There is a legend in Greenwood that has been passed down from generation to generation. The story is so old and the details so sparse that some believe it is only a myth. The story is about a Greenwood High School student who rode his motorcycle through the halls of the school on the last day before summer break. Legend has it that he was never caught and was so afraid of the punishment he might receive that he would never admit to his deed even as an adult.
One muggy night in May, at the Greenwood High School graduation, commencement speaker and 1978 graduate Doc Sadler told the story. He relayed it to the class of 2016 just as it had been told many times before. However, at the end of his story Sadler said, “That guy was a classmate of mine and his name is Kenneth McClain. Now Kenneth, everyone knows you are the person that rode that motorcycle down the main hall.”
A simple search for Mr. McClain produced results. The Greenwood Democrat reached out to him and some of his classmates who encouraged him to tell his story. McClain was hesitant in the beginning because, as he explained, he is not the same person he once was.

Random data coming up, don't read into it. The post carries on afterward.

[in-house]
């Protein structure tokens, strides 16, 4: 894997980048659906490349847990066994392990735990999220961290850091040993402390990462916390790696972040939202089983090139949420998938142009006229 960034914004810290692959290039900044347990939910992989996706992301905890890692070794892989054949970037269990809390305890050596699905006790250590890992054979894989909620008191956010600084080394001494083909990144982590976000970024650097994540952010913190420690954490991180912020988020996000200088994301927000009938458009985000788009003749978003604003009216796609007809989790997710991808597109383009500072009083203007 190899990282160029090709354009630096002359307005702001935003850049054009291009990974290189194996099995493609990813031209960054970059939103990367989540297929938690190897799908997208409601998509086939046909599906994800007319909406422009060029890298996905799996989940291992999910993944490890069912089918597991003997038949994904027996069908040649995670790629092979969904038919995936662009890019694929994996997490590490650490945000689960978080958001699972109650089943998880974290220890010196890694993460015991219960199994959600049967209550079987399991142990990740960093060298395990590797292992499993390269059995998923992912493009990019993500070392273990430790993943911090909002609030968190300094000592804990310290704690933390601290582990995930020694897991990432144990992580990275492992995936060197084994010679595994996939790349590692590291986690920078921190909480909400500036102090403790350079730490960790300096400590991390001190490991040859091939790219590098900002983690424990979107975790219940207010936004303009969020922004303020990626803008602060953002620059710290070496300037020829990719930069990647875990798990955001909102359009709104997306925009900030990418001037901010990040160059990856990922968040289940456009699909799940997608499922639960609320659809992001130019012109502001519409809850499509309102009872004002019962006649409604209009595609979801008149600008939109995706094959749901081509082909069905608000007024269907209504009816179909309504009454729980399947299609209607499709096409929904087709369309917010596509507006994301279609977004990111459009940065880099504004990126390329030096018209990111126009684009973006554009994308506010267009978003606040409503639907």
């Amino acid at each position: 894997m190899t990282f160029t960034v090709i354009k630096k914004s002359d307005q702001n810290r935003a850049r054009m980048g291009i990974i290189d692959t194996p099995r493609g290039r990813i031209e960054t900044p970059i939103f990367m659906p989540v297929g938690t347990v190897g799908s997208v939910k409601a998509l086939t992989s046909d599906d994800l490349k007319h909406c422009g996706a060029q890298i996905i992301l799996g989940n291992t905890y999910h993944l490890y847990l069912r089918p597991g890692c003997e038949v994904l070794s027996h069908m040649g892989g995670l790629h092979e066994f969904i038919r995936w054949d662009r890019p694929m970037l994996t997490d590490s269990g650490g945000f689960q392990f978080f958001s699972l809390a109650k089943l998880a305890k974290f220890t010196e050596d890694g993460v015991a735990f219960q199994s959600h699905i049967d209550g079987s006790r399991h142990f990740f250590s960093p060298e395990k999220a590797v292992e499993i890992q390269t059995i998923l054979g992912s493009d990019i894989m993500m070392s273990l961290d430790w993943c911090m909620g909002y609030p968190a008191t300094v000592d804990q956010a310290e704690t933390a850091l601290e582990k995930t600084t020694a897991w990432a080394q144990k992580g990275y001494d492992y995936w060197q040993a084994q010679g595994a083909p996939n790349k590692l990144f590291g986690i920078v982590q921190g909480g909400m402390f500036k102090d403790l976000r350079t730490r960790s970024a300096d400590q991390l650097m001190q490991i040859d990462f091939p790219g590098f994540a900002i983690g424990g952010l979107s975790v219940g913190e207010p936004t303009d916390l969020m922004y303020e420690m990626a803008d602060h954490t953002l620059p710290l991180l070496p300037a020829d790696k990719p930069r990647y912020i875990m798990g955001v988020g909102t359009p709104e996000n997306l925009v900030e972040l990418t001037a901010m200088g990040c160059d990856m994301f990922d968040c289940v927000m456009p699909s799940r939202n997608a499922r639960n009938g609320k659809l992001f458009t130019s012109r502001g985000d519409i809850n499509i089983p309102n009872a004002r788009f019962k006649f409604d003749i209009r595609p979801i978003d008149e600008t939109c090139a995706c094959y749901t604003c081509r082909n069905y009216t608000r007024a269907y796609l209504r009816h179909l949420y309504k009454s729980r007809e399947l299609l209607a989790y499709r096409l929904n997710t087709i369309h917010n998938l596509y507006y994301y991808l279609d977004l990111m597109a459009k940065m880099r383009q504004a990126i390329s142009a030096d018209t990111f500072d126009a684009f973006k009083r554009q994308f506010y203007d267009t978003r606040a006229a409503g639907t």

After some persistence McClain finally agreed to tell his story.
When Kenneth was a junior in 1977 he worked for Leroy’s Cycle Shack in Fort Smith and spent his time racing motorcycles. One night while talking to some friends about an incident in the 40’s where a kid had ridden his bike through a Fort Smith high school McClain starting planning his own ride.
“I put together a whole network of help,” said McClain. “I couldn’t do it by myself. The amazing thing about it was that nobody involved squealed. At that age for somebody to not say anything is really something.”
The night before the ride McClain parked his bike at a friends house who lived behind what is now known as the GMAC.